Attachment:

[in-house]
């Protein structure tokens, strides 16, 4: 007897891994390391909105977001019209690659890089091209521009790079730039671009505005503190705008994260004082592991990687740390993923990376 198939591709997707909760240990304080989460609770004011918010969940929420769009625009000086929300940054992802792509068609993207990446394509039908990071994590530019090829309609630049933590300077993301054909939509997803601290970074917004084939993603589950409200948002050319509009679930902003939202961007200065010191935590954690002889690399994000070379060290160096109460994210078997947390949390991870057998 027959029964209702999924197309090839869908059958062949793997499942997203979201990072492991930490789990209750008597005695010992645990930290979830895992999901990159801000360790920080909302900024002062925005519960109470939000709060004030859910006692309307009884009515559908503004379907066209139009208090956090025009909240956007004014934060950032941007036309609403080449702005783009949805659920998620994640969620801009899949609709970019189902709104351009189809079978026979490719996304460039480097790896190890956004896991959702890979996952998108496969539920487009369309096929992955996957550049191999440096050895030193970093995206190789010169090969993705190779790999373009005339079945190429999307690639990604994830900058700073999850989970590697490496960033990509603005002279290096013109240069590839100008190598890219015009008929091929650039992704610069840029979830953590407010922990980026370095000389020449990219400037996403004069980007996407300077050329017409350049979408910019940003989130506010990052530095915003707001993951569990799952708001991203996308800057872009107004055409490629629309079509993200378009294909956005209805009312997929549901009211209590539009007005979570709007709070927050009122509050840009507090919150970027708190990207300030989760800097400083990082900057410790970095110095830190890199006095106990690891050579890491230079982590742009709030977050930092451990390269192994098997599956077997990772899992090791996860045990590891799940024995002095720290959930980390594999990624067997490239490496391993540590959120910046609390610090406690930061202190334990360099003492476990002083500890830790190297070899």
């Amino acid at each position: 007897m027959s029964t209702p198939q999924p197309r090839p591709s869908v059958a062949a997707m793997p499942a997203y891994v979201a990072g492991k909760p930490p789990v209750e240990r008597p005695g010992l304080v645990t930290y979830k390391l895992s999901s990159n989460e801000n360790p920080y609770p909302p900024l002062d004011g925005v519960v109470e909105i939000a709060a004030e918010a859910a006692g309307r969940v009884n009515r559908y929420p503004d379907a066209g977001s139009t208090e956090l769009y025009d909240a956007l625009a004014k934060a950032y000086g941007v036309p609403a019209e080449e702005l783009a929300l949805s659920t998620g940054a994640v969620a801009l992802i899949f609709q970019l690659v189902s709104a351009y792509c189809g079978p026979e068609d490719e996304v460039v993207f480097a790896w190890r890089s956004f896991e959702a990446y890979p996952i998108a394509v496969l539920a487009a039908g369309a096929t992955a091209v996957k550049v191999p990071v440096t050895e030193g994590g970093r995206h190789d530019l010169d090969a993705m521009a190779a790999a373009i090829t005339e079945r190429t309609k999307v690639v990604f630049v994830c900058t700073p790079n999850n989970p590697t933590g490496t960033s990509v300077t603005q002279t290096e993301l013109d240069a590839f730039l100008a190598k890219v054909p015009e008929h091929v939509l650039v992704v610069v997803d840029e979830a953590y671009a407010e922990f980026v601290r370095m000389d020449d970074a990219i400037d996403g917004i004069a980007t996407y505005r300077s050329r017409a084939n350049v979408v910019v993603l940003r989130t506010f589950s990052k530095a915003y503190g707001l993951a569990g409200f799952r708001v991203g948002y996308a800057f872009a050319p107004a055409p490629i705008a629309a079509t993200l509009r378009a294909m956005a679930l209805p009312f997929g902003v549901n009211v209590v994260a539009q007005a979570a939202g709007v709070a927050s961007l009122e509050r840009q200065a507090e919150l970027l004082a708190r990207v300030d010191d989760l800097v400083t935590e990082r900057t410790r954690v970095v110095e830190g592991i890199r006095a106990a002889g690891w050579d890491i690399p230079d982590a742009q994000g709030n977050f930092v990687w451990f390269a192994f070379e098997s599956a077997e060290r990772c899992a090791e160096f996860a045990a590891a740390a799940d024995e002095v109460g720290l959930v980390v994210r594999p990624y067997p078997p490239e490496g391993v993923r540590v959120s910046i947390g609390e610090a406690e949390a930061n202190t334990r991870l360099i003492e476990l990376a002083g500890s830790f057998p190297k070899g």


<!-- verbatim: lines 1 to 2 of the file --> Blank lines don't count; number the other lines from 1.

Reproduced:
[in-house]
């Protein structure tokens, strides 16, 4: 007897891994390391909105977001019209690659890089091209521009790079730039671009505005503190705008994260004082592991990687740390993923990376 198939591709997707909760240990304080989460609770004011918010969940929420769009625009000086929300940054992802792509068609993207990446394509039908990071994590530019090829309609630049933590300077993301054909939509997803601290970074917004084939993603589950409200948002050319509009679930902003939202961007200065010191935590954690002889690399994000070379060290160096109460994210078997947390949390991870057998 027959029964209702999924197309090839869908059958062949793997499942997203979201990072492991930490789990209750008597005695010992645990930290979830895992999901990159801000360790920080909302900024002062925005519960109470939000709060004030859910006692309307009884009515559908503004379907066209139009208090956090025009909240956007004014934060950032941007036309609403080449702005783009949805659920998620994640969620801009899949609709970019189902709104351009189809079978026979490719996304460039480097790896190890956004896991959702890979996952998108496969539920487009369309096929992955996957550049191999440096050895030193970093995206190789010169090969993705190779790999373009005339079945190429999307690639990604994830900058700073999850989970590697490496960033990509603005002279290096013109240069590839100008190598890219015009008929091929650039992704610069840029979830953590407010922990980026370095000389020449990219400037996403004069980007996407300077050329017409350049979408910019940003989130506010990052530095915003707001993951569990799952708001991203996308800057872009107004055409490629629309079509993200378009294909956005209805009312997929549901009211209590539009007005979570709007709070927050009122509050840009507090919150970027708190990207300030989760800097400083990082900057410790970095110095830190890199006095106990690891050579890491230079982590742009709030977050930092451990390269192994098997599956077997990772899992090791996860045990590891799940024995002095720290959930980390594999990624067997490239490496391993540590959120910046609390610090406690930061202190334990360099003492476990002083500890830790190297070899």